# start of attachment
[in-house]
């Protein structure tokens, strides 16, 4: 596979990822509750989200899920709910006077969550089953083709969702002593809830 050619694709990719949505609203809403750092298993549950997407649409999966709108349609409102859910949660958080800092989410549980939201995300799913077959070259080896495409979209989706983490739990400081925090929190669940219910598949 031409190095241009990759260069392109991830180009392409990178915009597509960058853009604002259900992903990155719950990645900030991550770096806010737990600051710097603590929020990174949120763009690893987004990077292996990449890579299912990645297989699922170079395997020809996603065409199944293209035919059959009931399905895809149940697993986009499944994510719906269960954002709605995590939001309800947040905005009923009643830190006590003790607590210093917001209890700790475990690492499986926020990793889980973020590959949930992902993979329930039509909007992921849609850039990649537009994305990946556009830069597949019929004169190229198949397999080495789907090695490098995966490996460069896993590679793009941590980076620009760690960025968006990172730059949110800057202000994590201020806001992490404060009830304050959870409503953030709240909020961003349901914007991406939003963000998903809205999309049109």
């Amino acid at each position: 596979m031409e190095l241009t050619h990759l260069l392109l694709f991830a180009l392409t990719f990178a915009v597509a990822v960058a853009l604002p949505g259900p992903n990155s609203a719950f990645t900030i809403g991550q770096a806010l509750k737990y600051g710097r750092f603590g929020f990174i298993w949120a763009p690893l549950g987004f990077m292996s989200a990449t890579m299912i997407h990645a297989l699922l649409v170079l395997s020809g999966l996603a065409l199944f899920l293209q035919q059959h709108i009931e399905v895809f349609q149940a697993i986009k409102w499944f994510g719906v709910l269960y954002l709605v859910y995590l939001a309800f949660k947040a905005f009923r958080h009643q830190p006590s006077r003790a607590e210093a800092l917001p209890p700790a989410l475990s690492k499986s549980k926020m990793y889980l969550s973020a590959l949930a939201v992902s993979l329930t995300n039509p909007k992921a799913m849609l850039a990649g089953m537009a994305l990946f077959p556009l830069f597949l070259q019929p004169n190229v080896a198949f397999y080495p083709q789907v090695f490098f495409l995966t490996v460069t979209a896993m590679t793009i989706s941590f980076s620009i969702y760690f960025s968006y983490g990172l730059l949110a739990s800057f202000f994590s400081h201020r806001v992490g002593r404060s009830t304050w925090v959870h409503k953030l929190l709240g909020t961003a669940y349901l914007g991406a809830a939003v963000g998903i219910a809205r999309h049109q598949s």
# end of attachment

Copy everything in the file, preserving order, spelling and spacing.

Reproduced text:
[in-house]
């Protein structure tokens, strides 16, 4: 596979990822509750989200899920709910006077969550089953083709969702002593809830 050619694709990719949505609203809403750092298993549950997407649409999966709108349609409102859910949660958080800092989410549980939201995300799913077959070259080896495409979209989706983490739990400081925090929190669940219910598949 031409190095241009990759260069392109991830180009392409990178915009597509960058853009604002259900992903990155719950990645900030991550770096806010737990600051710097603590929020990174949120763009690893987004990077292996990449890579299912990645297989699922170079395997020809996603065409199944293209035919059959009931399905895809149940697993986009499944994510719906269960954002709605995590939001309800947040905005009923009643830190006590003790607590210093917001209890700790475990690492499986926020990793889980973020590959949930992902993979329930039509909007992921849609850039990649537009994305990946556009830069597949019929004169190229198949397999080495789907090695490098995966490996460069896993590679793009941590980076620009760690960025968006990172730059949110800057202000994590201020806001992490404060009830304050959870409503953030709240909020961003349901914007991406939003963000998903809205999309049109």
């Amino acid at each position: 596979m031409e190095l241009t050619h990759l260069l392109l694709f991830a180009l392409t990719f990178a915009v597509a990822v960058a853009l604002p949505g259900p992903n990155s609203a719950f990645t900030i809403g991550q770096a806010l509750k737990y600051g710097r750092f603590g929020f990174i298993w949120a763009p690893l549950g987004f990077m292996s989200a990449t890579m299912i997407h990645a297989l699922l649409v170079l395997s020809g999966l996603a065409l199944f899920l293209q035919q059959h709108i009931e399905v895809f349609q149940a697993i986009k409102w499944f994510g719906v709910l269960y954002l709605v859910y995590l939001a309800f949660k947040a905005f009923r958080h009643q830190p006590s006077r003790a607590e210093a800092l917001p209890p700790a989410l475990s690492k499986s549980k926020m990793y889980l969550s973020a590959l949930a939201v992902s993979l329930t995300n039509p909007k992921a799913m849609l850039a990649g089953m537009a994305l990946f077959p556009l830069f597949l070259q019929p004169n190229v080896a198949f397999y080495p083709q789907v090695f490098f495409l995966t490996v460069t979209a896993m590679t793009i989706s941590f980076s620009i969702y760690f960025s968006y983490g990172l730059l949110a739990s800057f202000f994590s400081h201020r806001v992490g002593r404060s009830t304050w925090v959870h409503k953030l929190l709240g909020t961003a669940y349901l914007g991406a809830a939003v963000g998903i219910a809205r999309h049109q598949s």